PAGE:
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Getting started with the Logic Apps SDK

The first Logic Apps SDK for .NET (v0.1.0) was released on August 28th.

Stephen Siciliano covered it in the LogicAppsIO Community WebCast on August
27
th.

But there haven’t been many blog posts on how to use it, nor many samples.

So here we go: How to use the SDK.

Step 1: Download and install the SDK.

Luckily, this is really simple with NuGet. You can find the NuGet page for the
SDK here:
https://www.nuget.org/packages/Microsoft.Azure.Management.Logic.
As per the instructions on the page, you can install it using the NuGet Package Manager
Console in Visual Studio by using this on the command line:
Install-Package
Microsoft.Azure.Management.Logic -Pre
.

This will install the SDK and all the pre-reqs in the packages subfolder of
your project.

Step 2: Write some code to use it.

This was a bit harder. I started off thinking I’d copy the code from the WebCast,
the code that Stephen showed (
https://www.youtube.com/watch?v=N-ZDaKsH6BY).
If you look at the WebCast, and pause it, you can see this on screen:

Note that the first thing we have to do is get some credentials – in fact, the
call on line 22 (
UserTokenProvider.LoginWithPromptAsync)
will pop up the usual Azure Login window (where you can log in with an Org ID or MS
Account), or it will skip it if the cached token is still valid form the last login
attempt.

However, a number of classes in the above code don’t exist in the any of the
assemblies installed with the Logic Apps SDK – specifically the
ServiceClientCredentials and UserTokenProvider classes.

I eventually found them referenced in the source code for the AutoREST tool
on github (
https://github.com/matt-gibbs/AutoRest/tree/master/ClientRuntimes/CSharp/ClientRuntime.Azure.Authentication).

The reason they’re not in the SDK is that these classes are defined in the Microsoft.Rest.ClientRuntime.Azure.Authentication.dll assembly,
which is supplied with the SDK – but the SDK comes with v0.9.1 of this assembly whereas
these classes weren’t added till v0.9.3 of the assembly.

There is a NuGet page for v0.9.3 but it
indicates that v0.9.3 has been withdrawn:
https://packages.nuget.org/packages/Microsoft.Rest.ClientRuntime.Azure.Authentication/0.9.3.

(You can actually install v0.9.3 from the NuGet package manager, but you get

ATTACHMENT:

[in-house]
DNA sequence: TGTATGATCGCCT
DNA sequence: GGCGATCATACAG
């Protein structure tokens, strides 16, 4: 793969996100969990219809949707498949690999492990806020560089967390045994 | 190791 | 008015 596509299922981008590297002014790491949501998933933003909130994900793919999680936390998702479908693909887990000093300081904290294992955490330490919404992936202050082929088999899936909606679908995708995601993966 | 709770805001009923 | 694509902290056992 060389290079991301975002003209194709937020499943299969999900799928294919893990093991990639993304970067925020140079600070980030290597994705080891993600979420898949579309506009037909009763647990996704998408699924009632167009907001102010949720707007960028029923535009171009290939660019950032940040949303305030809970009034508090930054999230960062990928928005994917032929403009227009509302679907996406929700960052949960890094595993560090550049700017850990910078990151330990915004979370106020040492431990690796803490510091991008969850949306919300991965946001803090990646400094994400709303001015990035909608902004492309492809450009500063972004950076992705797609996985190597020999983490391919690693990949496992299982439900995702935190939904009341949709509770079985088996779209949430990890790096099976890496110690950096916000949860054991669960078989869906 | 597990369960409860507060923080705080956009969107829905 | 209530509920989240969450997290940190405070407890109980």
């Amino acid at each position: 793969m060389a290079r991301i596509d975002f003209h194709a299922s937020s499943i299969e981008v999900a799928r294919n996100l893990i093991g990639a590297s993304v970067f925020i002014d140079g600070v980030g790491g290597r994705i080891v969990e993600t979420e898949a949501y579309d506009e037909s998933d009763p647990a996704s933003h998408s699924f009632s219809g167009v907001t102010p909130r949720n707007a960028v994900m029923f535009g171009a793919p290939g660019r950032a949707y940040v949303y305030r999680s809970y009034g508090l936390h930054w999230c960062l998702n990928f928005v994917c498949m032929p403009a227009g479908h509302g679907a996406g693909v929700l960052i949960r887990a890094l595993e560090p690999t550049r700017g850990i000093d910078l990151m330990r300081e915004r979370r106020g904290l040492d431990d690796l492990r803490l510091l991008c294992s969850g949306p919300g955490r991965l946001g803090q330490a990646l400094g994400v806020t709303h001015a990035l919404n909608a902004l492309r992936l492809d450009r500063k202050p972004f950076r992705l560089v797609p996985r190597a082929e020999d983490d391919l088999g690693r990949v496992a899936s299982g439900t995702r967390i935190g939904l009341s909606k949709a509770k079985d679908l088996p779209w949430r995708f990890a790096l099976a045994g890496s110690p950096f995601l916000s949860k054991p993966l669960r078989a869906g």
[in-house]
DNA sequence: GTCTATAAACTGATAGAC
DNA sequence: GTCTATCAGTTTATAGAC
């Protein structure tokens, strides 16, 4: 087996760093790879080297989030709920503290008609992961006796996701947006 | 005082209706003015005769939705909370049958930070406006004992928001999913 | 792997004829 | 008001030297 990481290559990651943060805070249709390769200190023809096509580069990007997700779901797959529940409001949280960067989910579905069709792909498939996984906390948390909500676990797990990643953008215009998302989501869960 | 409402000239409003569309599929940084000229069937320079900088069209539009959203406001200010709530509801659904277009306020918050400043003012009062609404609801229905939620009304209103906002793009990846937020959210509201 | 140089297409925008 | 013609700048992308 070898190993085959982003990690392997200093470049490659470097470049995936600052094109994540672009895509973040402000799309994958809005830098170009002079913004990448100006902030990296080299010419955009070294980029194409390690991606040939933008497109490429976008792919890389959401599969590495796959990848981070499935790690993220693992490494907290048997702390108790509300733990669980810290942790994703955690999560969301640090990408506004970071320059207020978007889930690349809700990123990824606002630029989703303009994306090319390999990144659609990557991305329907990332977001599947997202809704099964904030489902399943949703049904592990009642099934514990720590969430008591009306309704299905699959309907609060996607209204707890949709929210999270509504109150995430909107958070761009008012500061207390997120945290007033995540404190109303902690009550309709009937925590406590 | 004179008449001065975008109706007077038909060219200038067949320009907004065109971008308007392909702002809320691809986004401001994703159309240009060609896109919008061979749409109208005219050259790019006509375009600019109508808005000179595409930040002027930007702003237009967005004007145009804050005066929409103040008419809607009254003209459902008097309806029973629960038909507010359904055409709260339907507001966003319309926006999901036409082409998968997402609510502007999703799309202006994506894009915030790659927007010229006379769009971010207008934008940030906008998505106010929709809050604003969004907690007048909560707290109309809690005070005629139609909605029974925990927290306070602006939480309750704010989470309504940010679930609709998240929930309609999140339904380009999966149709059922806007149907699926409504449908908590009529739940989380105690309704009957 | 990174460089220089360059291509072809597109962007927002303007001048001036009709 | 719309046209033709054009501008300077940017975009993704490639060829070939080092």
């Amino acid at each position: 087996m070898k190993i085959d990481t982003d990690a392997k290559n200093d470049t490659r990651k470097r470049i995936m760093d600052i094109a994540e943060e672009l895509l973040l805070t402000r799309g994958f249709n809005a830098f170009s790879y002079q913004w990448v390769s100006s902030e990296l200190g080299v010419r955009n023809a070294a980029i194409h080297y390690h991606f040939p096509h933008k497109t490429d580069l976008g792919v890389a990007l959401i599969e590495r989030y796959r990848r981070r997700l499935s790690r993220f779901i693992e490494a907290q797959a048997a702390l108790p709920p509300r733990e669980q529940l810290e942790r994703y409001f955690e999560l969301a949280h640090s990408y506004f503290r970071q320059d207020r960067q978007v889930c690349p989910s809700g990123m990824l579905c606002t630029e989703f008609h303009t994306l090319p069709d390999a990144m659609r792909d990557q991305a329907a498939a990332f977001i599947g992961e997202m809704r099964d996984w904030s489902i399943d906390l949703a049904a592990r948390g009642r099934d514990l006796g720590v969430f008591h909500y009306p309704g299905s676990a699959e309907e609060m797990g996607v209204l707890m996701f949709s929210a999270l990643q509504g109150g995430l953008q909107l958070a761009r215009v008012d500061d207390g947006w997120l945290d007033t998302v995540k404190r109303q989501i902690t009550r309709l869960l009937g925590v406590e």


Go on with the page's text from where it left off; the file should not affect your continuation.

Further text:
an assembly manifest mismatch exception when you try and use it. I suspect Microsoft
are still working on v0.9.3.)

In the meantime, there is a solution – you don’t actually need v0.9.3 to use
the SDK: by looking at the source code for these new classes, I saw that they were
just a wrapper for some common code that we’ve been using to access Azure SDKs for
some time now.

So here we go:

Step 3: How to prompt for credentials to use with the SDK.

Basically, in order to get the credentials to use with the SDK, we need to use
this code:

///

/// Displays the Azure login window,
prompts the user to login,

/// and returns a

TokenCredentials
“/> instance for the logged-in
user.

/// >

/// tenant“>AD
Tenant to use – if not supplied, common tenant is used.
>

///

TokenCredentials
“/> instance.>

private static TokenCredentials GetAuthorizationToken(string tenant
=
“common”)

{

string tokenAudience
=
“https://management.core.windows.net/”;

string clientRedirectUri
=
“urn:ietf:wg:oauth:2.0:oob”;

string clientId
=
“1950a258-227b-4e31-a9cf-717495945fc2”;

string enableMagicCookie
=
“site_id=501358&display=popup”;

AuthenticationContext context
=
new AuthenticationContext(string.Format(“https://login.windows.net/{0}”,
tenant),

true, TokenCache.DefaultShared);

AuthenticationResult result
= context.AcquireToken(

tokenAudience,

clientId,

new Uri(clientRedirectUri),

PromptBehavior.Always,

UserIdentifier.AnyUser,

enableMagicCookie);

var newUserId
=
new UserIdentifier(result.UserInfo.DisplayableId,

UserIdentifierType.RequiredDisplayableId);

return new TokenCredentials(result.CreateAuthorizationHeader().Substring(“Bearer